Returning to the green table arrangement, Hermann acts yet again more directly like a painter when color pigments are brushed onto the vessels and protected by a transparent seal that acts like a varnish. By extension, the surrounding works appear in different colors and feature different shapes in porcelain and stoneware, two harder variants of clay fired at high temperatures. We cannot talk about ceramic objects without talking about texture and tactility. Despite the artist’s programmatic refusal to leave expressive finger marks on her ceramic objects, process is paramount to her work.

Throwing clay onto a wheel, the artist confesses to this author, is a purely automatic routine at this stage of her career, just like riding a bicycle, and there is an innate beauty to it. The “thinking body,” Hermann notes, can do “things” during the process of throwing. What we commonly but somewhat misleadingly might refer to as muscle memory (muscles cannot have memory only the brain does), scientists have termed a form of procedural memory that allows us to do certain tasks without thinking about them. In this sense, the ceramic vessels on the green table function as props for human experience. They stand for the thoughts and feelings that occurred during the physical task of throwing. A byproduct of the working process, rather than an end product, they are not for sale.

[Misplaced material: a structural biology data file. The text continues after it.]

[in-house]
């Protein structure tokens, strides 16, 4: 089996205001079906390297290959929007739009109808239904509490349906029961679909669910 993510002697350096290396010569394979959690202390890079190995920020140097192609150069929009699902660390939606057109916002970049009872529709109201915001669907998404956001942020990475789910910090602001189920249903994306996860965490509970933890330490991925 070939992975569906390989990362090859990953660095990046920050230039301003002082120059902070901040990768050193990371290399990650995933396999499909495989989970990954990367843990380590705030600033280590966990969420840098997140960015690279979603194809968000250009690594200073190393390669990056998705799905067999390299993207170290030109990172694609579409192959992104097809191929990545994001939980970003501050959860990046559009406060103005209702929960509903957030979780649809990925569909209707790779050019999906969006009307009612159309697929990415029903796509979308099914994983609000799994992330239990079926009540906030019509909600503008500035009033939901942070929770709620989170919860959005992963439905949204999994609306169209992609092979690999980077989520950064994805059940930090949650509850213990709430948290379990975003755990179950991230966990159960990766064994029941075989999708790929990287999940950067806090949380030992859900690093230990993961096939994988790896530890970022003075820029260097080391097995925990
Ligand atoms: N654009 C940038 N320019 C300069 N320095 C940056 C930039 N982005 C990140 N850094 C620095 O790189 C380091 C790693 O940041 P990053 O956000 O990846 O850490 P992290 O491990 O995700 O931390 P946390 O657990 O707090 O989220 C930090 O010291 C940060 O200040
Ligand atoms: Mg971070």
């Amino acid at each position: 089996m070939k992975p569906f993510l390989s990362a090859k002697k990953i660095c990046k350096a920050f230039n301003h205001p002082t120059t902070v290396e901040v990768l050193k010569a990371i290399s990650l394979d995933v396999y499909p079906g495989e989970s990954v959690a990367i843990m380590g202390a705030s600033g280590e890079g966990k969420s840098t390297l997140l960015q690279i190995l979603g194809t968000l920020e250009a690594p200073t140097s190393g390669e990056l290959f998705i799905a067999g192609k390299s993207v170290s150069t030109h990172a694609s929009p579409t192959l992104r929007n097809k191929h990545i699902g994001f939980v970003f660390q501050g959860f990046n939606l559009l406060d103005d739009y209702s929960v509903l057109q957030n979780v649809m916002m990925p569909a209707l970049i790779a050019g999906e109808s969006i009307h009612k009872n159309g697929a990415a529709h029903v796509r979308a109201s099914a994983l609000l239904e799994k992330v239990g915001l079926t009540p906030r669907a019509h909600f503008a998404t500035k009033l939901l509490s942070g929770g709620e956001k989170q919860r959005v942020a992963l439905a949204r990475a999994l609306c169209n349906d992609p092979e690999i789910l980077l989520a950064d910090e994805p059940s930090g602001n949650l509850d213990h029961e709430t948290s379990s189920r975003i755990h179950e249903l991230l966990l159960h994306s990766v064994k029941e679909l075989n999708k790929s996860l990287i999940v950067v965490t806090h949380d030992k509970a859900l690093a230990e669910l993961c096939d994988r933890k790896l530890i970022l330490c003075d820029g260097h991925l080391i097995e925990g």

Memories play an important role in the work of Hermann in general. There is much that researchers do not understand about human memory and how it operates. Some suggest that instead of different, distinct types of memory, it operates in successive stages anchored in sensory memory, short-term and long-term memory occur. Sensory memories committed to explicit or episodic long-term storage in the form of autobiographical events repeatedly surface in her installations. The vibrant wall colors in And the Walls Became the World All Around Us are inspired by childhood memories of visiting the classical art collection of the Thorvaldson Museum in Copenhagen with her architect-parents. The clash between three-dimensional Greek and Roman marble sculptures offset against bright yellow, blue, or red backdrops gives way here to an aesthetic of integration and fluidity instead of contrast.

In addition to yellow and green, blue is the third dominant color in this installation.

Installation detail of Marie Herwald Hermann, And the Walls Became the World All Around Us, 2021. Photo by Clare Gatto. Courtesy of the artist and Reyes | Finn, Detroit.

Interestingly, as memory studies emphasizes, yellow and blue are colors in our semantic memory that represent nature in language. We note that the “sun is yellow” or that the “sky is blue,” even though, in scientific terms, this is not accurate. The sky only appears to be blue as light and air contain the full spectrum of color and the sun is not a yellow planet nor is the light that it emits yellow.